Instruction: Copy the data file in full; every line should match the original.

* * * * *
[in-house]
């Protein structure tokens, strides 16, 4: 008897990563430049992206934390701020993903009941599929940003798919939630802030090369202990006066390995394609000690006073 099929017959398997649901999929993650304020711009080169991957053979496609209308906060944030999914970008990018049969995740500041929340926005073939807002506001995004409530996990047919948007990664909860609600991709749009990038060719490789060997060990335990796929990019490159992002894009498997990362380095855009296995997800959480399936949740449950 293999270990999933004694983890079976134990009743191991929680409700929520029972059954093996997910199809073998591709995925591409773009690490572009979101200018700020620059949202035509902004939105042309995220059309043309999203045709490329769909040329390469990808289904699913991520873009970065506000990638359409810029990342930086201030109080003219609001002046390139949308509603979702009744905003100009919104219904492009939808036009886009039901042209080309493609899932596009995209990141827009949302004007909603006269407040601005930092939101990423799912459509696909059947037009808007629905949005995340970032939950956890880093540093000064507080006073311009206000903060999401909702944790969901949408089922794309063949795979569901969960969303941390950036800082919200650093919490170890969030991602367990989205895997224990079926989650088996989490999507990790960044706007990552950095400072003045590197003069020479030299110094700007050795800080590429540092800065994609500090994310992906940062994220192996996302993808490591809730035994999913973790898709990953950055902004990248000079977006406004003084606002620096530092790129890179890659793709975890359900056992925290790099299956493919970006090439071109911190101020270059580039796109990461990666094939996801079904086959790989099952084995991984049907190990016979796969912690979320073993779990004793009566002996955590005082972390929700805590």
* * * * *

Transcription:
[in-house]
């Protein structure tokens, strides 16, 4: 008897990563430049992206934390701020993903009941599929940003798919939630802030090369202990006066390995394609000690006073 099929017959398997649901999929993650304020711009080169991957053979496609209308906060944030999914970008990018049969995740500041929340926005073939807002506001995004409530996990047919948007990664909860609600991709749009990038060719490789060997060990335990796929990019490159992002894009498997990362380095855009296995997800959480399936949740449950 293999270990999933004694983890079976134990009743191991929680409700929520029972059954093996997910199809073998591709995925591409773009690490572009979101200018700020620059949202035509902004939105042309995220059309043309999203045709490329769909040329390469990808289904699913991520873009970065506000990638359409810029990342930086201030109080003219609001002046390139949308509603979702009744905003100009919104219904492009939808036009886009039901042209080309493609899932596009995209990141827009949302004007909603006269407040601005930092939101990423799912459509696909059947037009808007629905949005995340970032939950956890880093540093000064507080006073311009206000903060999401909702944790969901949408089922794309063949795979569901969960969303941390950036800082919200650093919490170890969030991602367990989205895997224990079926989650088996989490999507990790960044706007990552950095400072003045590197003069020479030299110094700007050795800080590429540092800065994609500090994310992906940062994220192996996302993808490591809730035994999913973790898709990953950055902004990248000079977006406004003084606002620096530092790129890179890659793709975890359900056992925290790099299956493919970006090439071109911190101020270059580039796109990461990666094939996801079904086959790989099952084995991984049907190990016979796969912690979320073993779990004793009566002996955590005082972390929700805590």